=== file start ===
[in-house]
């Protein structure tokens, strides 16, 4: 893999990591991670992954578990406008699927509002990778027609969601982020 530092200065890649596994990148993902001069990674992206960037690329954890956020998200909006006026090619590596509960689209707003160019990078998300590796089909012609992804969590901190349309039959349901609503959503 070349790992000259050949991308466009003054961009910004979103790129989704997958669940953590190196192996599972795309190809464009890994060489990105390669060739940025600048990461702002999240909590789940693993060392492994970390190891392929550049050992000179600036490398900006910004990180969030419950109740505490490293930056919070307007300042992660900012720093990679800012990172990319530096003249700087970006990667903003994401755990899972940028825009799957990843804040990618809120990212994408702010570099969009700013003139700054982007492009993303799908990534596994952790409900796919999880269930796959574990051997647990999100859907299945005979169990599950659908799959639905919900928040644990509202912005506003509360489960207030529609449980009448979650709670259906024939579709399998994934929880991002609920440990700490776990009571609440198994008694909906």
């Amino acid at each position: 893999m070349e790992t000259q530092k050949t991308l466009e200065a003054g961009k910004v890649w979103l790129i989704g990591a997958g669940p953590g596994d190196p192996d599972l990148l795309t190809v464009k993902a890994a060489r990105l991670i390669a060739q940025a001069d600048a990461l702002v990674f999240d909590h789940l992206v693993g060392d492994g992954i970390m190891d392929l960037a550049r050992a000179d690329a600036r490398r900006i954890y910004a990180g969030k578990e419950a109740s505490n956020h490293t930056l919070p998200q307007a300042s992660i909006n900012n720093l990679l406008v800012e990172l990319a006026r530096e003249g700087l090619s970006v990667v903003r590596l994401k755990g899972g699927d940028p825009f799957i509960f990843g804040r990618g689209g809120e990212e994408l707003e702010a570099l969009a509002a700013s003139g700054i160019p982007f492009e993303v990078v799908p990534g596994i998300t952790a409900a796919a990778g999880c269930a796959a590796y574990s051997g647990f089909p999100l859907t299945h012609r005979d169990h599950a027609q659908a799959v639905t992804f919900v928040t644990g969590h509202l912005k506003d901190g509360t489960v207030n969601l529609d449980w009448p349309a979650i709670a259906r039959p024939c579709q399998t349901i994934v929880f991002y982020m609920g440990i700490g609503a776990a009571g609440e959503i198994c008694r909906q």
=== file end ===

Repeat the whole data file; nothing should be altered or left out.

[in-house]
């Protein structure tokens, strides 16, 4: 893999990591991670992954578990406008699927509002990778027609969601982020 530092200065890649596994990148993902001069990674992206960037690329954890956020998200909006006026090619590596509960689209707003160019990078998300590796089909012609992804969590901190349309039959349901609503959503 070349790992000259050949991308466009003054961009910004979103790129989704997958669940953590190196192996599972795309190809464009890994060489990105390669060739940025600048990461702002999240909590789940693993060392492994970390190891392929550049050992000179600036490398900006910004990180969030419950109740505490490293930056919070307007300042992660900012720093990679800012990172990319530096003249700087970006990667903003994401755990899972940028825009799957990843804040990618809120990212994408702010570099969009700013003139700054982007492009993303799908990534596994952790409900796919999880269930796959574990051997647990999100859907299945005979169990599950659908799959639905919900928040644990509202912005506003509360489960207030529609449980009448979650709670259906024939579709399998994934929880991002609920440990700490776990009571609440198994008694909906």
């Amino acid at each position: 893999m070349e790992t000259q530092k050949t991308l466009e200065a003054g961009k910004v890649w979103l790129i989704g990591a997958g669940p953590g596994d190196p192996d599972l990148l795309t190809v464009k993902a890994a060489r990105l991670i390669a060739q940025a001069d600048a990461l702002v990674f999240d909590h789940l992206v693993g060392d492994g992954i970390m190891d392929l960037a550049r050992a000179d690329a600036r490398r900006i954890y910004a990180g969030k578990e419950a109740s505490n956020h490293t930056l919070p998200q307007a300042s992660i909006n900012n720093l990679l406008v800012e990172l990319a006026r530096e003249g700087l090619s970006v990667v903003r590596l994401k755990g899972g699927d940028p825009f799957i509960f990843g804040r990618g689209g809120e990212e994408l707003e702010a570099l969009a509002a700013s003139g700054i160019p982007f492009e993303v990078v799908p990534g596994i998300t952790a409900a796919a990778g999880c269930a796959a590796y574990s051997g647990f089909p999100l859907t299945h012609r005979d169990h599950a027609q659908a799959v639905t992804f919900v928040t644990g969590h509202l912005k506003d901190g509360t489960v207030n969601l529609d449980w009448p349309a979650i709670a259906r039959p024939c579709q399998t349901i994934v929880f991002y982020m609920g440990i700490g609503a776990a009571g609440e959503i198994c008694r909906q």